Cytoplasmic dynein intermediate-chain isoforms with different targeting properties created by tissue-specific alternative splicing.
ABSTRACT The intermediate chains (ICs) are the subunits of the cytoplasmic dynein that provide binding of the complex to cargo organelles through interaction of their N termini with dynactin. We present evidence that in Drosophila, the IC subunits are represented by at least 10 structural isoforms, created by the alternative splicing of transcripts from a unique Cdic gene. The splicing pattern is tissue specific. A constitutive set of four IC isoforms is expressed in all tissues tested; in addition, tissue-specific isoforms are found in the ovaries and nervous tissue. The structural variations between isoforms are limited to the N terminus of the IC molecule, where the interaction with dynactin takes place. This suggests differences in the dynactin-mediated organelle binding by IC isoforms. Accordingly, when transiently expressed in Drosophila Schneider-3 cells, the IC isoforms differ in their intracellular targeting properties from each other. A mechanism is proposed for the regulation of dynein binding to organelles through the changes in the content of the IC isoform pool.
[show abstract] [hide abstract]
ABSTRACT: We have used an in vitro fusion assay to study the mechanisms of transport from early to late endosomes. Our data show that the late endosomes share with the early endosomes a high capacity to undergo homotypic fusion in vitro. However, direct fusion of early with late endosomes does not occur. We have purified vesicles which are intermediates during transport from early to late endosomes in vivo, and analyzed their protein composition in two-dimensional gels. In contrast to either early or late endosomes, these vesicles do not appear to contain unique proteins. Moreover, these vesicles undergo fusion with late endosomes in vitro, but not with each other or back with early endosomes. In vitro, fusion of these endosomal vesicles with late endosomes is stimulated by polymerized microtubules, consistent with the known role of microtubules during early to late endosome transport in vivo. In contrast, homotypic fusion of early or late endosomes is microtubule-independent. Finally, this stimulation by microtubules depends on microtubule-associated proteins and requires the presence of the minus-end directed motor cytoplasmic dynein, but not the plus-end directed motor kinesin, in agreement with the microtubule organization in vivo. Our data strongly suggest that early and late endosomes are separate, highly dynamic organelles, which are connected by a microtubule-dependent vesicular transport step.The Journal of Cell Biology 01/1994; 123(6 Pt 1):1373-87. · 10.26 Impact Factor
[show abstract] [hide abstract]
ABSTRACT: The annexin X gene was cloned in the P1 recombinant phage carrying a genomic sequence of approximately 70 kb long. This DNA fragment encompasses at least two annexin X copies and several 7.8-kb tandem units represented by an anonymous sequence fused to the 3' truncated part of the annexin X gene. The proteins of annexin family contain a variable amino-terminal domain and a core domain; the latter includes four structurally conserved repeats that presumably arose as a result of duplications. The annexin X gene of Drosophila is about 2 kb long and contains four exons. Exon 1 encodes four amino-terminal amino acids, exon 2 encodes the remaining part of the amino-terminal domain and the three conserved repeats, and exon 3 and exon 4 encode the fourth repeat. The positions of introns 2 and 3 are strictly conserved with respect to both the amino acid position and codon phase as compared to introns 10 and 12 of the fourth repeat in vertebrate annexin genes. We propose the existence of a primordial annexin coding structure comprising at least two introns whose duplications during evolution have been followed by the loss of ancient introns in the first three repeats of Drosophila and vertebrates. Acquisition of new introns in vertebrates is supposed taking into account that exon borders are not found at homologous locations in four repeats of a given vertebrate annexin. Transcription of the annexin gene was detected in embryonic cell cultures. No profound effects of ecdysterone on the annexin X message content in cell cultures were observed.DNA and Cell Biology 05/1995; 14(4):349-57. · 2.07 Impact Factor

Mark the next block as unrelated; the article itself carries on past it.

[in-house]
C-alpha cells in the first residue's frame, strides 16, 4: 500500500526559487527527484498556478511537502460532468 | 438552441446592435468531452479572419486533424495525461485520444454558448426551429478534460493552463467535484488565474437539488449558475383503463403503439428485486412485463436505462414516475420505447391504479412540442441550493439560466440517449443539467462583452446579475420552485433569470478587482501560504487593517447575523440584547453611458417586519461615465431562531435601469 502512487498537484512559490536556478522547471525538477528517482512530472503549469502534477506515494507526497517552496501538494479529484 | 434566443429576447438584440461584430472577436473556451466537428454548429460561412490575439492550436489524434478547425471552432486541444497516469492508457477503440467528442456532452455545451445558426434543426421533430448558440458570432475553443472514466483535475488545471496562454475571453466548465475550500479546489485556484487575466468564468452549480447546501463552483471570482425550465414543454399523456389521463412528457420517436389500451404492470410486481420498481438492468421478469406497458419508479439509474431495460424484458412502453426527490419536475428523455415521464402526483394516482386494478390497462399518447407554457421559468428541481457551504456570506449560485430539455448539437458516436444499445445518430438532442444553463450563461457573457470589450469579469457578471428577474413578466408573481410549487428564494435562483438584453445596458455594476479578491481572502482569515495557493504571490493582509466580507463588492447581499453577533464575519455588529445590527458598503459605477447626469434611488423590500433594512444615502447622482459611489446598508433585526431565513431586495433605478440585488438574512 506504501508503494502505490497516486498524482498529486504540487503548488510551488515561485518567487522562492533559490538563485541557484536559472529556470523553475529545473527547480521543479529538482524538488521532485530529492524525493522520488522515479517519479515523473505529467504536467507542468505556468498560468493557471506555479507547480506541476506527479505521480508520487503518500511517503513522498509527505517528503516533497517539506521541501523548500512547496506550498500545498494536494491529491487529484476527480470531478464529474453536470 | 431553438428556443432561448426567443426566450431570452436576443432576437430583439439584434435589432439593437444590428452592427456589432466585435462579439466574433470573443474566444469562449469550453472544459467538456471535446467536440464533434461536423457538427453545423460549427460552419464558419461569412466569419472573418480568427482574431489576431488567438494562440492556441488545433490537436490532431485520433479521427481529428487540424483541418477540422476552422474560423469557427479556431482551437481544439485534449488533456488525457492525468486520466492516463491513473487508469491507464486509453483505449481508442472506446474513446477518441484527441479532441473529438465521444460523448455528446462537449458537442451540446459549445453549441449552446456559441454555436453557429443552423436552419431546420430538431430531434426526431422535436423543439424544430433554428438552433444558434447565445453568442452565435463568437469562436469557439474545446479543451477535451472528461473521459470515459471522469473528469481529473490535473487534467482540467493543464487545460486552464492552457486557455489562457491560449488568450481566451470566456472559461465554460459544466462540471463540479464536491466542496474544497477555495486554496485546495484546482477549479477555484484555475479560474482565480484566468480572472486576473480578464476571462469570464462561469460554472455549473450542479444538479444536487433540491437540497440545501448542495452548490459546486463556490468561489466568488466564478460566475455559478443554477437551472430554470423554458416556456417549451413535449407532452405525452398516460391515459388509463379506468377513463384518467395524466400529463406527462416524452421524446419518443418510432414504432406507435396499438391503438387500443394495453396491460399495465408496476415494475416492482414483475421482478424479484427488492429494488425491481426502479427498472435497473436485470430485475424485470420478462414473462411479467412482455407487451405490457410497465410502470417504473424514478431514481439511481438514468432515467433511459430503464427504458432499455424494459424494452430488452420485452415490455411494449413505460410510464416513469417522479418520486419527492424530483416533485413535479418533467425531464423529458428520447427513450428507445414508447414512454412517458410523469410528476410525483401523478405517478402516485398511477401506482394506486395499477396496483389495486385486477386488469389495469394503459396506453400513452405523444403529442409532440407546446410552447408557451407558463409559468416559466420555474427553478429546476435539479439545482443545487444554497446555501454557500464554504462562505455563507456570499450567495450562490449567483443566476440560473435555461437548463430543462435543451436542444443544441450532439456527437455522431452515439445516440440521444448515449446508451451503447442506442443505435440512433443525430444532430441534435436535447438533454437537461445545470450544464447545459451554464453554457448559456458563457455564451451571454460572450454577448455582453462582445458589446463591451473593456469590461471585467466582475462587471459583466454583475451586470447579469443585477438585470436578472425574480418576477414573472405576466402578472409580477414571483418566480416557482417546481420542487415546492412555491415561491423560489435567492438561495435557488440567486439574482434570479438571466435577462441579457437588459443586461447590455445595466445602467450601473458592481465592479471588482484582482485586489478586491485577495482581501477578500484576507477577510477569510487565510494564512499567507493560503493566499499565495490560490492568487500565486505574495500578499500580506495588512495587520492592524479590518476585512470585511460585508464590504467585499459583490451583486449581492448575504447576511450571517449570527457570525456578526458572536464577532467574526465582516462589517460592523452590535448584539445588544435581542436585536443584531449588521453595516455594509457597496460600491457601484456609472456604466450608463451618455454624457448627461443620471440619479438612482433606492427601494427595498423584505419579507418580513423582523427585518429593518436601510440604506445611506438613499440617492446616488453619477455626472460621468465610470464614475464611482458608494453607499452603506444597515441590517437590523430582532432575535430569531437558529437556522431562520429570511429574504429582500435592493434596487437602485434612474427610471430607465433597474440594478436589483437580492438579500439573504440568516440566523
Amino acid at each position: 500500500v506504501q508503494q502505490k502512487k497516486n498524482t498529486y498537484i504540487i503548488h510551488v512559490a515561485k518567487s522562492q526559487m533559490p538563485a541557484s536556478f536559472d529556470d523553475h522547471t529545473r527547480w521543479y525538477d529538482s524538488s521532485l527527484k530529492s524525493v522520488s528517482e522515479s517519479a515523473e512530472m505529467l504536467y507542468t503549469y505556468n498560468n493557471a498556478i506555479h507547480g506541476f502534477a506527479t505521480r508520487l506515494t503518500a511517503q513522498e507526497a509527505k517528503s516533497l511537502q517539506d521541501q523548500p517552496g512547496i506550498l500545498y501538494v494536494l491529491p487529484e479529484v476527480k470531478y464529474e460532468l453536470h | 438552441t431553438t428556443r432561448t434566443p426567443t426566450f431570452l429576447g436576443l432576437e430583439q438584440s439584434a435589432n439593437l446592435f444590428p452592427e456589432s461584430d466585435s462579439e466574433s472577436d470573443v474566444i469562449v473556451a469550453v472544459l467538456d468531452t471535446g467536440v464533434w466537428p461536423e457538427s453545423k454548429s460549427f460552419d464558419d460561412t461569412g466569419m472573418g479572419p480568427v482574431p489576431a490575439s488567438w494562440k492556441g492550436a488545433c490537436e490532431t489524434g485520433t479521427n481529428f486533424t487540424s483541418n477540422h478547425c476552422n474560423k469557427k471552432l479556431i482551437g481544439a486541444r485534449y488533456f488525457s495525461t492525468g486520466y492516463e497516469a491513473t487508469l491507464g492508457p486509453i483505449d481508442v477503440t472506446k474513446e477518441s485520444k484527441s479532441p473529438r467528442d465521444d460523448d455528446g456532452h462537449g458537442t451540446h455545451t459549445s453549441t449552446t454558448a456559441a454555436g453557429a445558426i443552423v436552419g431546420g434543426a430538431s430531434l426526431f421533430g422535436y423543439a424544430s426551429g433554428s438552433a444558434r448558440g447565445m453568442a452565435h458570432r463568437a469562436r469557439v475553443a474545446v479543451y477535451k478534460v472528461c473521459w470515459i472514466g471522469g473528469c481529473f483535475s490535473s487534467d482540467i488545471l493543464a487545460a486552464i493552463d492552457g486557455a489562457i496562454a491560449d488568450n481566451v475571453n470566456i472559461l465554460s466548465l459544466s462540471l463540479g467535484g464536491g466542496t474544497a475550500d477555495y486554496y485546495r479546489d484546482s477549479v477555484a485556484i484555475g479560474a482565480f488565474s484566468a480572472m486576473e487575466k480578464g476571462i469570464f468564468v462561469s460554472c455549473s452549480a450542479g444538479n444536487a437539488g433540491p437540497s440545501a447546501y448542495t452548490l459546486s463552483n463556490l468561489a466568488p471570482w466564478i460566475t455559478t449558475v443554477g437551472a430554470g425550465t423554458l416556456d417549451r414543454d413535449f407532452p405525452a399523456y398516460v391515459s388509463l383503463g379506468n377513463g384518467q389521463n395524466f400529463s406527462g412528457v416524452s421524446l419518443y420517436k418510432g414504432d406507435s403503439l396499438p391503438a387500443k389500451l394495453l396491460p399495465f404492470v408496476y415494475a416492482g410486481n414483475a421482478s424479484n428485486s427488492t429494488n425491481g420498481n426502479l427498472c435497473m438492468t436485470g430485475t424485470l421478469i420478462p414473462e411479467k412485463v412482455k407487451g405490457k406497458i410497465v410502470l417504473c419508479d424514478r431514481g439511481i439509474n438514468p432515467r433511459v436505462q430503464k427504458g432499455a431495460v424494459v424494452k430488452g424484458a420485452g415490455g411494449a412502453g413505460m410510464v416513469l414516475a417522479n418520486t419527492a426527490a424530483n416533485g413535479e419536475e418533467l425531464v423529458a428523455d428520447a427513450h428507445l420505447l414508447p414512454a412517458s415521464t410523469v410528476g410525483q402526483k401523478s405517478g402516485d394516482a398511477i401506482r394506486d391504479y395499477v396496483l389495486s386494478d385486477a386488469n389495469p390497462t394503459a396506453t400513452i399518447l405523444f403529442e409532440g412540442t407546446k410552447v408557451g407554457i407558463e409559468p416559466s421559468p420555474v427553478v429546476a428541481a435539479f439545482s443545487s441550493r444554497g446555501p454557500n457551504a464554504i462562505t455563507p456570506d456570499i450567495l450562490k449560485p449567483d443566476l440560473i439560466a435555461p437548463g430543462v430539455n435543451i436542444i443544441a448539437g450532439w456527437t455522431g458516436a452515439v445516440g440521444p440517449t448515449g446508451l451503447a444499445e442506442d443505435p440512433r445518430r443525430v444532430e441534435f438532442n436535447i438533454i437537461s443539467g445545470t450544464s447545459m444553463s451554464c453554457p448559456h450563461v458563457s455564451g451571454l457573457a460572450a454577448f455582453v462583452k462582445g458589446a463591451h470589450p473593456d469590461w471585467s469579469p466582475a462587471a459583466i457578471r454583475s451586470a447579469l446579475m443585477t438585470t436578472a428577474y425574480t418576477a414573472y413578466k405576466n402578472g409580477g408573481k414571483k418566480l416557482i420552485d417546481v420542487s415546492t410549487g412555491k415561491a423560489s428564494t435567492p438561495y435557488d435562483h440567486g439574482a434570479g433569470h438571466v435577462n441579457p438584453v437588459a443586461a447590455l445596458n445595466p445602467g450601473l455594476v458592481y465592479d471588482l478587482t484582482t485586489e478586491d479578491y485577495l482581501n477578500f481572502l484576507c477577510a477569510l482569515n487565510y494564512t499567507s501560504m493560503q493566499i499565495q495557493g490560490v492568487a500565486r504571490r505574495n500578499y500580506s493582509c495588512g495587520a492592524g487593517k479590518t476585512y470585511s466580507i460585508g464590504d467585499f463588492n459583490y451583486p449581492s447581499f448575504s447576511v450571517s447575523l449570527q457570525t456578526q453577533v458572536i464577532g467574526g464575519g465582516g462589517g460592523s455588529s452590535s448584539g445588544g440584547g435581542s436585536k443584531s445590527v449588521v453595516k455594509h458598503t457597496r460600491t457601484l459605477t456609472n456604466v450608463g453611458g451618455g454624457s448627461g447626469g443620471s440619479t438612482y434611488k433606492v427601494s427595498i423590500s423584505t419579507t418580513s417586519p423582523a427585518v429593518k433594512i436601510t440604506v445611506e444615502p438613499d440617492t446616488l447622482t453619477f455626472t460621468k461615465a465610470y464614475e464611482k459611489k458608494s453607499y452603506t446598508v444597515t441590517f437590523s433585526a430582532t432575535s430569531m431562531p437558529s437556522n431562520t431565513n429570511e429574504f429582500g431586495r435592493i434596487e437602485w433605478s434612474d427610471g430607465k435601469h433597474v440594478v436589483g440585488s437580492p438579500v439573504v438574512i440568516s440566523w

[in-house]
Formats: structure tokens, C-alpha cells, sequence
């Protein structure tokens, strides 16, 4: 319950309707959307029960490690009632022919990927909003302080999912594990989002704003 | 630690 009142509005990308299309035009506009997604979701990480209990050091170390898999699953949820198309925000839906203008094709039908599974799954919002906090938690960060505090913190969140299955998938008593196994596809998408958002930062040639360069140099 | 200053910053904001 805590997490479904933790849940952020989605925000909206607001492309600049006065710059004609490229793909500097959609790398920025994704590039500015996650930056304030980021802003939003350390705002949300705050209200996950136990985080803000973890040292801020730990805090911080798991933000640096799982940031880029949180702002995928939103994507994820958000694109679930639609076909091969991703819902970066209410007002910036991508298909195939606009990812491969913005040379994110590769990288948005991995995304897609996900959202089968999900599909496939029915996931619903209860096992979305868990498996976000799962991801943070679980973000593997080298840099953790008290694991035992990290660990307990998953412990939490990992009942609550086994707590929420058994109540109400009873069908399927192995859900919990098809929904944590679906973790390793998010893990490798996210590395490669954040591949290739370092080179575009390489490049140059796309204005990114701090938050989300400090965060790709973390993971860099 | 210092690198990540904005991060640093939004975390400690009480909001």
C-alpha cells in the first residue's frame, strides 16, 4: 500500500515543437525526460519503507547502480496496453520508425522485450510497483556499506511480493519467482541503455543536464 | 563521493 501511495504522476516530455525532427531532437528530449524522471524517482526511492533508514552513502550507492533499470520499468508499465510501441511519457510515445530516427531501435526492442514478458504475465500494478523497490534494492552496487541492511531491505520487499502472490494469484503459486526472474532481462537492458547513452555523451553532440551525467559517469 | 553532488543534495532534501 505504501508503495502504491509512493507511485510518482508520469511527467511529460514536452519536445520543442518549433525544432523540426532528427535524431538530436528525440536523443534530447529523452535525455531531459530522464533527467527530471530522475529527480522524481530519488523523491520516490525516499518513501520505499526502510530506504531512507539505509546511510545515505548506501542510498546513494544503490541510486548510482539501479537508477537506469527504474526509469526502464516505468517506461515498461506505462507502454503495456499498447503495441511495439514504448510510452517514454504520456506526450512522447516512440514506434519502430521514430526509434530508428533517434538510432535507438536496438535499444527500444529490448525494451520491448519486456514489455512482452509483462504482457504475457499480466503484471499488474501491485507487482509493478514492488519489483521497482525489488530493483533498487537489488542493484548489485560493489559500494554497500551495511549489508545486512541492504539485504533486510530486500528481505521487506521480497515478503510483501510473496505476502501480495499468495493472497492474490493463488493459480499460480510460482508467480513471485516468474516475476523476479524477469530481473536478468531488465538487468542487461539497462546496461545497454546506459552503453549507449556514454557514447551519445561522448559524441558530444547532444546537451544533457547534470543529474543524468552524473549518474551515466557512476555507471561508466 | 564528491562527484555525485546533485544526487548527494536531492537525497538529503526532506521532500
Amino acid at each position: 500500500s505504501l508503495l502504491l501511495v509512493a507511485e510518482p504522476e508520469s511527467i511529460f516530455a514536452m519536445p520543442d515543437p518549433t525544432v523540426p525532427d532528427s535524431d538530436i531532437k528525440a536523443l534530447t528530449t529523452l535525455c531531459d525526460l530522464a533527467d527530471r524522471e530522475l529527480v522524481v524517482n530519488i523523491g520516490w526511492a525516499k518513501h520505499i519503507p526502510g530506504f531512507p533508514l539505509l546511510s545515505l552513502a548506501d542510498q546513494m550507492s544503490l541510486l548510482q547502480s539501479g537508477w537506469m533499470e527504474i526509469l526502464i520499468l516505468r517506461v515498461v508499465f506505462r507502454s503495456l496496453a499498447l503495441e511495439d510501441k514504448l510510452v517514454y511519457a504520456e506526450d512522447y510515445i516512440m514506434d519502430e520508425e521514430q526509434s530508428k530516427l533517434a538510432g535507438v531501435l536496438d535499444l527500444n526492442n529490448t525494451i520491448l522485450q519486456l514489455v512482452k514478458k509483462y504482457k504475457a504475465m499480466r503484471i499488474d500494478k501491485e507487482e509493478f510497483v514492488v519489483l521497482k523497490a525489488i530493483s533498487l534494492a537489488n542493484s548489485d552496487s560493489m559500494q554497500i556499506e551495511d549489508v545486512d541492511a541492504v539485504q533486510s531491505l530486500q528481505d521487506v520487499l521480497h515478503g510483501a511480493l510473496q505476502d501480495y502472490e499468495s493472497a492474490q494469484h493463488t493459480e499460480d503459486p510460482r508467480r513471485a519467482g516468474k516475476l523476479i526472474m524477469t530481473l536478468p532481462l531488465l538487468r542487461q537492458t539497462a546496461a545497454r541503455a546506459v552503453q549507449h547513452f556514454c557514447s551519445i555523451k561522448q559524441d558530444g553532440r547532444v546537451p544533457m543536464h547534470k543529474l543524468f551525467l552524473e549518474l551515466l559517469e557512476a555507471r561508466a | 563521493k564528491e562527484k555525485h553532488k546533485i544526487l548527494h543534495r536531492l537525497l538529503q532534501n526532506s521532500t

[show abstract] [hide abstract]
ABSTRACT: The localization of the Golgi complex depends upon the integrity of the microtubule apparatus. At interphase, the Golgi has a restricted pericentriolar localization. During mitosis, it fragments into small vesicles that are dispersed throughout the cytoplasm until telophase, when they again coalesce near the centrosome. These observations have suggested that the Golgi complex utilizes a dynein-like motor to mediate its transport from the cell periphery towards the minus ends of microtubules, located at the centrosome. We utilized semi-intact cells to study the interaction of the Golgi complex with the microtubule apparatus. We show here that Golgi complexes can enter semi-intact cells and associate stably with cytoplasmic constituents. Stable association, termed here "Golgi capture," requires ATP hydrolysis and intact microtubules, and occurs maximally at physiological temperature in the presence of added cytosolic proteins. Once translocated into the semi-intact cell cytoplasm, exogenous Golgi complexes display a distribution similar to endogenous Golgi complexes, near the microtubule-organizing center. The process of Golgi capture requires cytoplasmic tubulin, and is abolished if cytoplasmic dynein is immunodepleted from the cytosol. Cytoplasmic dynein, prepared from CHO cell cytosol, restores Golgi capture activity to reactions carried out with dynein immuno-depleted cytosol. These results indicate that cytoplasmic dynein can interact with isolated Golgi complexes, and participate in their accumulation near the centrosomes of semi-intact, recipient cells. Thus, cytoplasmic dynein appears to play a role in determining the subcellular localization of the Golgi complex.The Journal of Cell Biology 10/1992; 118(6):1333-45. · 10.26 Impact Factor